Clemson Tigers defensive end Clelin Ferrell announced Thursday he's decided to forgo his senior season to enter the 2019 NFL draft.

The prized prospect announced his decision via Twitter:

The Clemson junior was listed as the No. 11 overall prospect in Bleacher Report draft expert Matt Miller's latest big board.

Ferrell emerged as one of the top edge-rushers at the college level over the past three seasons with the Tigers. He racked up 110 total tackles, 15.5 sacks, three passes defended and two forced fumbles across 28 games during his redshirt freshman and sophomore seasons in 2016 and 2017.

The 21-year-old Virginia native finished the 2018 campaign with 55 tackles, 11.5 sacks, three forced fumbles and a touchdown while helping Clemson win its second national championship in three seasons.

"I feel like the year's going well, but I feel like there's another level that I can take it to," Ferrell told reporters in November. "There's always something that I can get better at...I feel like it's been a good year so far but it's still a long ways you got to go."

While the defensive end features ample size, strength and athleticism, the biggest question is whether he features enough explosiveness off the edge to find consistent success at the NFL level.

Greg Gabriel of Pro Football Weekly discussed those concerns before the 2018 season.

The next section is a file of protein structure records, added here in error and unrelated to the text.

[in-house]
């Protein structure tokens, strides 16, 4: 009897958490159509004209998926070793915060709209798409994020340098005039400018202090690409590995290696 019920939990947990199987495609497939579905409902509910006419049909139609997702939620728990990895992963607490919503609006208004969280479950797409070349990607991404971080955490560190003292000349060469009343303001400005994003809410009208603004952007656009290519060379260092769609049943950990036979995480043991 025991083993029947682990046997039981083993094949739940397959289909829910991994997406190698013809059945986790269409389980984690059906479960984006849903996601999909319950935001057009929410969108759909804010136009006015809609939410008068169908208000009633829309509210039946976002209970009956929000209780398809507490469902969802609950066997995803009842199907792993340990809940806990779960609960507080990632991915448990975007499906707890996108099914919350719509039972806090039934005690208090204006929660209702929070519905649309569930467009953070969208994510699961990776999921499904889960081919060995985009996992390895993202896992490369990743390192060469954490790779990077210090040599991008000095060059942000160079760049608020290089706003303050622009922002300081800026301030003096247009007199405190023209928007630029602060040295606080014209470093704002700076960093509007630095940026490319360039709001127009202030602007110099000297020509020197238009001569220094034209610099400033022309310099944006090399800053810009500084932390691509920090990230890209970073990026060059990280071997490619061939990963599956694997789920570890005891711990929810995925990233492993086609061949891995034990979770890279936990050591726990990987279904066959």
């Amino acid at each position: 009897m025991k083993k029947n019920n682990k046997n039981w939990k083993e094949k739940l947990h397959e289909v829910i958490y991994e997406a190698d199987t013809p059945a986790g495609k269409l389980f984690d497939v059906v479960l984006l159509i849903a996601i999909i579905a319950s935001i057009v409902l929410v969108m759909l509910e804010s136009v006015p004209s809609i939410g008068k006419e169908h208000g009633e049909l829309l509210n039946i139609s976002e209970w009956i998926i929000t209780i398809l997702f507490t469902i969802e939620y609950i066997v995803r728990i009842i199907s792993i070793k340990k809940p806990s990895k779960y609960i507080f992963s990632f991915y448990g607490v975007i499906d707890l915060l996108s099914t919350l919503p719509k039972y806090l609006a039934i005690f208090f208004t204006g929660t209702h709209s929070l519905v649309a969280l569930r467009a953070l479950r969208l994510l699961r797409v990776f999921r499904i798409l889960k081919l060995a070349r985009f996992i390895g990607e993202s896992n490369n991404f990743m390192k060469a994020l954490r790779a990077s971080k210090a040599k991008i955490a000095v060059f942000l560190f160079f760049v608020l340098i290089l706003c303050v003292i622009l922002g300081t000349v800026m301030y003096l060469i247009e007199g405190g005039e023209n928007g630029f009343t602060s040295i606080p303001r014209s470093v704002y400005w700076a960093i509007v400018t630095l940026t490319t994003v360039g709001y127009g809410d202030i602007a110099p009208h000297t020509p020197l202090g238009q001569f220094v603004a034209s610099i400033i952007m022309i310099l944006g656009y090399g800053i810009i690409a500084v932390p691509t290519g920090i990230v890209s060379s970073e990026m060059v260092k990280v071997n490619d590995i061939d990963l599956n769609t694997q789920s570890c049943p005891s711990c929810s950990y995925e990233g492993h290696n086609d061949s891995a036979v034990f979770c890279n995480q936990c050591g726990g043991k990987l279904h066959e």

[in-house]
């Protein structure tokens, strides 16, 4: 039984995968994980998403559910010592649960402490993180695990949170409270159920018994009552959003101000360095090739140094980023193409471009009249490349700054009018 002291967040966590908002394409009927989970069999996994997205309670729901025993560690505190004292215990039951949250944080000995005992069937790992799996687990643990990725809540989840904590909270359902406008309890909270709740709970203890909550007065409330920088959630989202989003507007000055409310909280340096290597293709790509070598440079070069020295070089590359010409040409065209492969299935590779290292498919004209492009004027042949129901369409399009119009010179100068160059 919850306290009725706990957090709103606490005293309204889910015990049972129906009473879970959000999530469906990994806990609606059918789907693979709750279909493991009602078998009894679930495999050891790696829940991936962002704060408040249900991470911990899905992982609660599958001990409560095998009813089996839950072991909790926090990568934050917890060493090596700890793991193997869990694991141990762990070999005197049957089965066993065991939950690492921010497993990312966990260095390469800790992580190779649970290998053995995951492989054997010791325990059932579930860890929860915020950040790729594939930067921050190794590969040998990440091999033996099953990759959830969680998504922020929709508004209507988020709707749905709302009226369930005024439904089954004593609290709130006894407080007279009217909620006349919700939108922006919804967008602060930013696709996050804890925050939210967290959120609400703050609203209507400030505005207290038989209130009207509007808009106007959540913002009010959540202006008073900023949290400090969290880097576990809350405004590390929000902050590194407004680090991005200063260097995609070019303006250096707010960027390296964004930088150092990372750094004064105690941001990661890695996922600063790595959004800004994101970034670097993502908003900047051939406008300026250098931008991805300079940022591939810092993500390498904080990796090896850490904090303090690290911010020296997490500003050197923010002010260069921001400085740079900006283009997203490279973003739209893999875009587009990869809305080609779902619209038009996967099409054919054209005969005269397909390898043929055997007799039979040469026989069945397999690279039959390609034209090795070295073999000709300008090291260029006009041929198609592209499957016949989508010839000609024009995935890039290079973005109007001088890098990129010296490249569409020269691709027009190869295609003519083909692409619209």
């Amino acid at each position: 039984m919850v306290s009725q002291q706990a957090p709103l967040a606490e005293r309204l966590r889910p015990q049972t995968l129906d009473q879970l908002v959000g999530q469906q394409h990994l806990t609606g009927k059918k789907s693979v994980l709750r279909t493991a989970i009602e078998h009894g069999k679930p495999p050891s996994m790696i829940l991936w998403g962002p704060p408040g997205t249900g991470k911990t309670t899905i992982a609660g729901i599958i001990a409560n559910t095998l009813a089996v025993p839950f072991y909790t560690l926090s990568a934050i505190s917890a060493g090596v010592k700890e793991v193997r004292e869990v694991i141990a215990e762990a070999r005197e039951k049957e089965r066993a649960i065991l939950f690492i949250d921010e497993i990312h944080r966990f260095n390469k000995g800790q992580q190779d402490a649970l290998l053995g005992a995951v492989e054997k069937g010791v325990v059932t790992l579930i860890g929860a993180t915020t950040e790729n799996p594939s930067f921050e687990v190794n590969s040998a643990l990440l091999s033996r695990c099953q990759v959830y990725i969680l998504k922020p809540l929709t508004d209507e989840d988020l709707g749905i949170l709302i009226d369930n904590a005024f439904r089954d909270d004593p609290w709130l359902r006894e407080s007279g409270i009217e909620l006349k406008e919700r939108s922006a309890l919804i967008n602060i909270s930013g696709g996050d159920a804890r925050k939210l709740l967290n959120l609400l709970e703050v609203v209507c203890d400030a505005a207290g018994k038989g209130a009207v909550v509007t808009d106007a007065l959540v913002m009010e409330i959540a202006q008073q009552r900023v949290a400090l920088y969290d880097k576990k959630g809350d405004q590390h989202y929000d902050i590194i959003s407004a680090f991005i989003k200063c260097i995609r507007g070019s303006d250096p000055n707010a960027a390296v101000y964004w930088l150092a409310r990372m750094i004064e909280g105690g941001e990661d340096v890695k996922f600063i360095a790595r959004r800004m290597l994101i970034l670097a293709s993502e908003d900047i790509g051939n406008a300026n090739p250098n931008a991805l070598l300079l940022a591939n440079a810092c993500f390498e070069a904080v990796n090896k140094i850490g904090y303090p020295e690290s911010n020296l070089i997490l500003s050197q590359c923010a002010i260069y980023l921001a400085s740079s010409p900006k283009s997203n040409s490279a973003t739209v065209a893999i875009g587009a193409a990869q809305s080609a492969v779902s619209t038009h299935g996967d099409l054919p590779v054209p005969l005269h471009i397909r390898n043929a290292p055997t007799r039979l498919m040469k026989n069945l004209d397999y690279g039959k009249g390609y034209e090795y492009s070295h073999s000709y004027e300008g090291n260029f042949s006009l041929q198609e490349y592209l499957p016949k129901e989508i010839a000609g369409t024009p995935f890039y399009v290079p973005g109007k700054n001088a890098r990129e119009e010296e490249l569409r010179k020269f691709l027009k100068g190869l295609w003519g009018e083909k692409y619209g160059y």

"As a pass-rusher, Ferrell is good, but not great," Gabriel wrote. "He gets off the ball quickly but is not explosive, and he lacks the ability to dip under his opponents when coming off the edge. He has some moves, and can counter back to the inside as well as bull rush. We also see a spin move at times."

Those issues have persisted, and they're made more noteworthy by the fact Shaq Lawson, another Clemson product, faced similar questions when he entered the draft in 2016. The Buffalo Bills still invested a first-round pick on him, but he's failed to develop into a serious pass-rushing threat.

All told, Ferrell has provided Clemson with steady production over the past three years and features enough raw ability to become a better NFL asset than Lawson. Their similar paths with the Tigers is a story to monitor heading toward the draft, though.

A strong draft process could land the defensive end inside the top five, but don't be surprised if he slides into the teens if he doesn't dominate at the combine and during individual workouts with teams.